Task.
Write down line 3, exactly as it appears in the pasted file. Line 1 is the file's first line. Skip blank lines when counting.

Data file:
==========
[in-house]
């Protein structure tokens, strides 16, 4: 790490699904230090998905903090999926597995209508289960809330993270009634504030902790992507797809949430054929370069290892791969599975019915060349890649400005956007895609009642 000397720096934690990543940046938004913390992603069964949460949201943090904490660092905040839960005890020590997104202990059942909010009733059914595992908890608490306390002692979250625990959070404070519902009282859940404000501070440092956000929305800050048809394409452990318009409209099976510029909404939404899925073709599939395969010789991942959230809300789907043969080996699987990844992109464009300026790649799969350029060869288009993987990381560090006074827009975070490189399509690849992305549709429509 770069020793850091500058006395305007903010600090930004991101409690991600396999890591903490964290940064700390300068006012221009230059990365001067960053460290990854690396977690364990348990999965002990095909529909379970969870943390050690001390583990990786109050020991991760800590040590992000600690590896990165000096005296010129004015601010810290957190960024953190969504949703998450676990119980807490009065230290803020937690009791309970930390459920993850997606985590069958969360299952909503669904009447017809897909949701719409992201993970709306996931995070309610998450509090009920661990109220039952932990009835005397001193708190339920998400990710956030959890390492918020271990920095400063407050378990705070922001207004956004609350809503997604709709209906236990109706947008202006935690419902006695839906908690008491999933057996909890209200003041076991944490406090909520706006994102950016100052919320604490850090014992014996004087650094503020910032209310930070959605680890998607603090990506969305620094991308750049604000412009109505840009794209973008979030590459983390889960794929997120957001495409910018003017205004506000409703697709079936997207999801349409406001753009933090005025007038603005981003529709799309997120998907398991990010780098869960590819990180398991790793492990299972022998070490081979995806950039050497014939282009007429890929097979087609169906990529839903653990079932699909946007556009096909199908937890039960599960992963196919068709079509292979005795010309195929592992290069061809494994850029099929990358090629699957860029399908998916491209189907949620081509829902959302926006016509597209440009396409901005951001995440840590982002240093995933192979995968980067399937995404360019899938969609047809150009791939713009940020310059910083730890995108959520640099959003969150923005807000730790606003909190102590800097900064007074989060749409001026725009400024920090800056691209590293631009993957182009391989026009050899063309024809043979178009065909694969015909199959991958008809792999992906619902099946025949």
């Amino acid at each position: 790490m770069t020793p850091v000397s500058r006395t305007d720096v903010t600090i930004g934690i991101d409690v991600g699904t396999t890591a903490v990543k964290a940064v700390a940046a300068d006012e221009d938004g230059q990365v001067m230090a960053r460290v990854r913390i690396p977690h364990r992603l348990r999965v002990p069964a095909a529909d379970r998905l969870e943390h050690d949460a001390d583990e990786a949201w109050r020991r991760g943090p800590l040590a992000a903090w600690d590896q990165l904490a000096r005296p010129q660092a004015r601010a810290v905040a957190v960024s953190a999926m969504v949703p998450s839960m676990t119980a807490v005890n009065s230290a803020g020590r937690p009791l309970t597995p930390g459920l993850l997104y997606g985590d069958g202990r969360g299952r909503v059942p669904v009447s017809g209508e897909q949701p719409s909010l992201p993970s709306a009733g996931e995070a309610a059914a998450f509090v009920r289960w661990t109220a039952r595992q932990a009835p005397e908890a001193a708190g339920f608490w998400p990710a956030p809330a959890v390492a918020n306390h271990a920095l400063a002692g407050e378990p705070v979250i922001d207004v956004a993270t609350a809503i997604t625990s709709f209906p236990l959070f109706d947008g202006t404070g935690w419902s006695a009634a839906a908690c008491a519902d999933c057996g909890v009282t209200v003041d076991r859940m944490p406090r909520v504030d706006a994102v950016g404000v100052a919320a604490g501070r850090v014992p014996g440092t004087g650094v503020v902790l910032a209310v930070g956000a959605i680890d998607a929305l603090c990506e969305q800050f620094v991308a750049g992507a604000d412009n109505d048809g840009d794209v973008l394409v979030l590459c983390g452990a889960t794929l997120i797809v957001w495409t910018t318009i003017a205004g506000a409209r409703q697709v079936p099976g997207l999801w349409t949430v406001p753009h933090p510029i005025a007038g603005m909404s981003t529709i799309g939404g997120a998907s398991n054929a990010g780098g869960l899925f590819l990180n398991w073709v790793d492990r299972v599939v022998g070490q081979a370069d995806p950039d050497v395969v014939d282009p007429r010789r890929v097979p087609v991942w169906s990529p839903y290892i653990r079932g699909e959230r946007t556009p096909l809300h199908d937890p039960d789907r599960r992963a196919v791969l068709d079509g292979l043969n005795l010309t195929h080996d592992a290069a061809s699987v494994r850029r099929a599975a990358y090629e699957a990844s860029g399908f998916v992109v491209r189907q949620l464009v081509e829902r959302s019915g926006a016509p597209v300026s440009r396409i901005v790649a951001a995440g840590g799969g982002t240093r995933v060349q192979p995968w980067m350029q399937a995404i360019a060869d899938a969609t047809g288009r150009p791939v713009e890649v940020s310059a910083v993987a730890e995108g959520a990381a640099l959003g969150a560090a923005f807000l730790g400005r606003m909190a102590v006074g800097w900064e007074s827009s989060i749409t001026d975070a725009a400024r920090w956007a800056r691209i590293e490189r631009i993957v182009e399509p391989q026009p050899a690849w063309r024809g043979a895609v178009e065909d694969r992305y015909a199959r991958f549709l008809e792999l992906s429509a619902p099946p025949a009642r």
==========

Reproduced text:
């Amino acid at each position: 790490m770069t020793p850091v000397s500058r006395t305007d720096v903010t600090i930004g934690i991101d409690v991600g699904t396999t890591a903490v990543k964290a940064v700390a940046a300068d006012e221009d938004g230059q990365v001067m230090a960053r460290v990854r913390i690396p977690h364990r992603l348990r999965v002990p069964a095909a529909d379970r998905l969870e943390h050690d949460a001390d583990e990786a949201w109050r020991r991760g943090p800590l040590a992000a903090w600690d590896q990165l904490a000096r005296p010129q660092a004015r601010a810290v905040a957190v960024s953190a999926m969504v949703p998450s839960m676990t119980a807490v005890n009065s230290a803020g020590r937690p009791l309970t597995p930390g459920l993850l997104y997606g985590d069958g202990r969360g299952r909503v059942p669904v009447s017809g209508e897909q949701p719409s909010l992201p993970s709306a009733g996931e995070a309610a059914a998450f509090v009920r289960w661990t109220a039952r595992q932990a009835p005397e908890a001193a708190g339920f608490w998400p990710a956030p809330a959890v390492a918020n306390h271990a920095l400063a002692g407050e378990p705070v979250i922001d207004v956004a993270t609350a809503i997604t625990s709709f209906p236990l959070f109706d947008g202006t404070g935690w419902s006695a009634a839906a908690c008491a519902d999933c057996g909890v009282t209200v003041d076991r859940m944490p406090r909520v504030d706006a994102v950016g404000v100052a919320a604490g501070r850090v014992p014996g440092t004087g650094v503020v902790l910032a209310v930070g956000a959605i680890d998607a929305l603090c990506e969305q800050f620094v991308a750049g992507a604000d412009n109505d048809g840009d794209v973008l394409v979030l590459c983390g452990a889960t794929l997120i797809v957001w495409t910018t318009i003017a205004g506000a409209r409703q697709v079936p099976g997207l999801w349409t949430v406001p753009h933090p510029i005025a007038g603005m909404s981003t529709i799309g939404g997120a998907s398991n054929a990010g780098g869960l899925f590819l990180n398991w073709v790793d492990r299972v599939v022998g070490q081979a370069d995806p950039d050497v395969v014939d282009p007429r010789r890929v097979p087609v991942w169906s990529p839903y290892i653990r079932g699909e959230r946007t556009p096909l809300h199908d937890p039960d789907r599960r992963a196919v791969l068709d079509g292979l043969n005795l010309t195929h080996d592992a290069a061809s699987v494994r850029r099929a599975a990358y090629e699957a990844s860029g399908f998916v992109v491209r189907q949620l464009v081509e829902r959302s019915g926006a016509p597209v300026s440009r396409i901005v790649a951001a995440g840590g799969g982002t240093r995933v060349q192979p995968w980067m350029q399937a995404i360019a060869d899938a969609t047809g288009r150009p791939v713009e890649v940020s310059a910083v993987a730890e995108g959520a990381a640099l959003g969150a560090a923005f807000l730790g400005r606003m909190a102590v006074g800097w900064e007074s827009s989060i749409t001026d975070a725009a400024r920090w956007a800056r691209i590293e490189r631009i993957v182009e399509p391989q026009p050899a690849w063309r024809g043979a895609v178009e065909d694969r992305y015909a199959r991958f549709l008809e792999l992906s429509a619902p099946p025949a009642r």